Long-Term and Possibly Permanent Complications of Untreated Thyroid Conditions

  • Myxedema–  This rare, life-threatening condition is the result of long-term, undiagnosed hypothyroidism. Its signs and symptoms include intense cold intolerance and drowsiness followed by profound lethargy and unconsciousness. A myxedema coma may be triggered by sedatives, infection or other stress on your body. If you have signs or symptoms of myxedema, you need immediate emergency medical treatment.[1]
  • Cretinism Children born with this thyroid condition can develop severe mental disabilities if the disease is not caught immediately and treated. The first year of life is the most important in the case of permanent congenital hypothyroidism. Infants lose between 3 and 5 points in IQ levels every month when the condition is undiagnosed. Treatment of congenital thyroid problems may not totally reverse the effects or stop the deterioration, and adults born with the disease often have a milder form of memory problems and the ability to process information. Slow thyroid problems developed after the age of 2 is not known to cause retardation in children.[2]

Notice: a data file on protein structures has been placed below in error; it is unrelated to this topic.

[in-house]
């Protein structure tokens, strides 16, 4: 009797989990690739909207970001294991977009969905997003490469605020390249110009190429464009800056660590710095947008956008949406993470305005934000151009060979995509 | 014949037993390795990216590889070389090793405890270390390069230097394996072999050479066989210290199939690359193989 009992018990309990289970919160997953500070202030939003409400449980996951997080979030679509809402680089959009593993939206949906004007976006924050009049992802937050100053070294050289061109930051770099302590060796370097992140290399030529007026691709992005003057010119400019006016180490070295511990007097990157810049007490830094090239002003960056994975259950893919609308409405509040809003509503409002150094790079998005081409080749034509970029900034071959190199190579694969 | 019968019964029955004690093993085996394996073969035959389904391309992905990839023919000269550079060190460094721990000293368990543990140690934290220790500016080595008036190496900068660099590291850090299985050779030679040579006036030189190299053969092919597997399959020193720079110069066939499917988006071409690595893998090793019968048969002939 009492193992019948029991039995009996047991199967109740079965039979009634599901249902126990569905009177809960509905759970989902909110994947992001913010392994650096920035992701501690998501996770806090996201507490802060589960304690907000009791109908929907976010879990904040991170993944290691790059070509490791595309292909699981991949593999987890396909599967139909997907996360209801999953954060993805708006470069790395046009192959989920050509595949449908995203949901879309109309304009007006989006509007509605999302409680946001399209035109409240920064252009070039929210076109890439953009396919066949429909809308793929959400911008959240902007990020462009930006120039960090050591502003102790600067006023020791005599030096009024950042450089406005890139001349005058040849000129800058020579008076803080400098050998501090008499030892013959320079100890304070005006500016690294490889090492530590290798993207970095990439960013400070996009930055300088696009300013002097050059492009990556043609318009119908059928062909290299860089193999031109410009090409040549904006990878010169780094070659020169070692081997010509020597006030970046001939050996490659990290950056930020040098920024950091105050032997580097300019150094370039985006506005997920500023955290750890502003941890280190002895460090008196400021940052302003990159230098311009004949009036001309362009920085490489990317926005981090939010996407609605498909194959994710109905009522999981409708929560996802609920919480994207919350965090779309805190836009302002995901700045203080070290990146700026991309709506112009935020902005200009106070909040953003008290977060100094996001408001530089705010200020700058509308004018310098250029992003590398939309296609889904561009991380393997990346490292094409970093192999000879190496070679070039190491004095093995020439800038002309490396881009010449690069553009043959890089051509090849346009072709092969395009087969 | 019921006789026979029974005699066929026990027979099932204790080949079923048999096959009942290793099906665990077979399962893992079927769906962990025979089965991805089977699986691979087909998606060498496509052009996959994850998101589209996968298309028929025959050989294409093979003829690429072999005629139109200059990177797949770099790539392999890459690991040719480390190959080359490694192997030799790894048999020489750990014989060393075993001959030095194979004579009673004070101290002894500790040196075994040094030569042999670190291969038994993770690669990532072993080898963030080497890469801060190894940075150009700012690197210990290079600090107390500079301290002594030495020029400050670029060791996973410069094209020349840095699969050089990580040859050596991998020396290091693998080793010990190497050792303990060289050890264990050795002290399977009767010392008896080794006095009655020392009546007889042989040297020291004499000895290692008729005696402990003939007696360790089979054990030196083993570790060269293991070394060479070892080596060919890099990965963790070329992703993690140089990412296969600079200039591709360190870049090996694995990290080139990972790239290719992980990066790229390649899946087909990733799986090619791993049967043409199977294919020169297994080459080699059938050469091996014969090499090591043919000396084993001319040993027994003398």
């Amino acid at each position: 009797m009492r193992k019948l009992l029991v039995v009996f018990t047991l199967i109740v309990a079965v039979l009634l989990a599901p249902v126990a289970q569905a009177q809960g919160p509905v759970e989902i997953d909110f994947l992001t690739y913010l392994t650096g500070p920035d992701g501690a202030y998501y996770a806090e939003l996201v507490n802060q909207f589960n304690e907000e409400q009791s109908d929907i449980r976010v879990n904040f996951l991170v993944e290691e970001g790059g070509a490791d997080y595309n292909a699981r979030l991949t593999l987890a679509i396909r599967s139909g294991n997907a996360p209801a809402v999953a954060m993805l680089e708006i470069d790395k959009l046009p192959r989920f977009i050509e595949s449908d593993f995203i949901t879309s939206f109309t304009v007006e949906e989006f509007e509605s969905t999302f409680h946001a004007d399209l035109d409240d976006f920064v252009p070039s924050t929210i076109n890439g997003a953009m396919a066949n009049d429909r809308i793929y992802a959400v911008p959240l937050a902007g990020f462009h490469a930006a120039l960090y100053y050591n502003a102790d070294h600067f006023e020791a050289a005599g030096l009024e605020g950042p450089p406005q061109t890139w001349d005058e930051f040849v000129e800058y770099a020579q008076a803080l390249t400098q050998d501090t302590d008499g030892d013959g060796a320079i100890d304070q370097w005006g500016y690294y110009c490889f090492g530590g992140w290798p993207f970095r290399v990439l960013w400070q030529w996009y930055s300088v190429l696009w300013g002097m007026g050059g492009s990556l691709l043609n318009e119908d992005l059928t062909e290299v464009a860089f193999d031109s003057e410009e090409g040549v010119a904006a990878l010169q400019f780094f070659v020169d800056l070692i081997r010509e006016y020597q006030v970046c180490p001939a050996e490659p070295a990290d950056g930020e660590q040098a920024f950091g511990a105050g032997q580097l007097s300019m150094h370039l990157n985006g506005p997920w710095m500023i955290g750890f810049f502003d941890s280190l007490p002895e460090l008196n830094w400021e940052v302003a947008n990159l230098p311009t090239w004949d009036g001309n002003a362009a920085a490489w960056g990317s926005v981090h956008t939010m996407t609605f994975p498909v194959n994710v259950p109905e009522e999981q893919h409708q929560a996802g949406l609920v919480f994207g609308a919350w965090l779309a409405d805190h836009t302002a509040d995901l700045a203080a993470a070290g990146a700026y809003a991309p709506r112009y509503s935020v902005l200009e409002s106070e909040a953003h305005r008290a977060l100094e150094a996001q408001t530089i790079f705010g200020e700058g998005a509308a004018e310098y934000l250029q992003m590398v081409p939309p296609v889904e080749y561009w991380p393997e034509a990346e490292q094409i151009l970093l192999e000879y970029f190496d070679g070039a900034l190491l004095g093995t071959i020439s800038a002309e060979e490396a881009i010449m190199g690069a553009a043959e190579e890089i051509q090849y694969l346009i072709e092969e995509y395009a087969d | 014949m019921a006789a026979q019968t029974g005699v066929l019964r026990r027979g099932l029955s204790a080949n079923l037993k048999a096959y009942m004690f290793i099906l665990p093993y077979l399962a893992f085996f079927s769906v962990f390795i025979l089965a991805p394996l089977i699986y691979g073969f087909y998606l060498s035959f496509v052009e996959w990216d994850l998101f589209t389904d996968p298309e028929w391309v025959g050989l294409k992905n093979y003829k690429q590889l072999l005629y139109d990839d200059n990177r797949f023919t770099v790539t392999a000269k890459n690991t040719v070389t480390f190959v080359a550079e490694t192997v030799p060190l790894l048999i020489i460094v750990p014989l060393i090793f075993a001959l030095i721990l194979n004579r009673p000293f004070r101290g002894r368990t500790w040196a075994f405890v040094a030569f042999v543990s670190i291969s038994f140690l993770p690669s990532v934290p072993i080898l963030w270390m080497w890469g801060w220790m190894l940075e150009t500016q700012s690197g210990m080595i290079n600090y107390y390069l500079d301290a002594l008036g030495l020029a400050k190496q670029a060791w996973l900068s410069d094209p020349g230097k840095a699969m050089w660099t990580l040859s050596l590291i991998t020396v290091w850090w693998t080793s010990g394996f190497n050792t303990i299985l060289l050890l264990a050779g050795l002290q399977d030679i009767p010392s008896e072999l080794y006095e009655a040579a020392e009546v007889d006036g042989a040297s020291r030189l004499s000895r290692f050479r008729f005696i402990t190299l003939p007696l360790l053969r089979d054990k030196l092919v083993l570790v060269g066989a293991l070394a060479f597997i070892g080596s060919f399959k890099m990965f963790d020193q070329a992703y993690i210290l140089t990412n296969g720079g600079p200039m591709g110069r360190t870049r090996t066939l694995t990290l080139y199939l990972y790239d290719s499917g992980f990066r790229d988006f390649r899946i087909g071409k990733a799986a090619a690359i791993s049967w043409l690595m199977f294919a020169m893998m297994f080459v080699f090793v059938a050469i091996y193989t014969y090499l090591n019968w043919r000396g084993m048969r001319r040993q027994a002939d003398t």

• Peripheral neuropathy –  Long-term uncontrolled hypothyroidism can cause damage to your peripheral nerves — the nerves that carry information from your brain and spinal cord to the rest of your body, for example your arms and legs. Signs and symptoms of peripheral neuropathy may include pain, numbness and tingling in the area affected by the nerve damage. It may also cause muscle weakness or loss of muscle control.[1]
  • Infertility – Low levels of thyroid hormone can interfere with ovulation, which impairs fertility. In addition, some of the causes of hypothyroidism — such as autoimmune disorder — also impair fertility. Treating hypothyroidism with thyroid hormone replacement therapy may not fully restore fertility. Other interventions may be needed, as well.[1]
  • Dementia and Delirium – While the immediate effects of delirium are usually reversed with treatment, there can be long term memory and concentration problems resulting from untreated or delayed treatment of hypothyroidism.[2]



Seeking medical advice is obviously, one of the most effective ways to prevent serious complications of hypothyroidism or any thyroid disease.

Pay attention to the signs your body is giving you and don't put off going to the doctor if you suspect thyroid issues and always consider a functional root-cause approach. Click To Tweet

This is a perplexing disease and since it’s symptoms are so similar to other problems and conditions, it’s a good idea to do your homework beforehand. Researching, learning from others and being prepared to self-advocate, even when consulting with your chosen healthcare professional, may also be necessary tools in unraveling the mysteries of hypothyroidism. See a full list of symptoms here.

Always consider a functional medicine practitioner to complement your conventional doctor.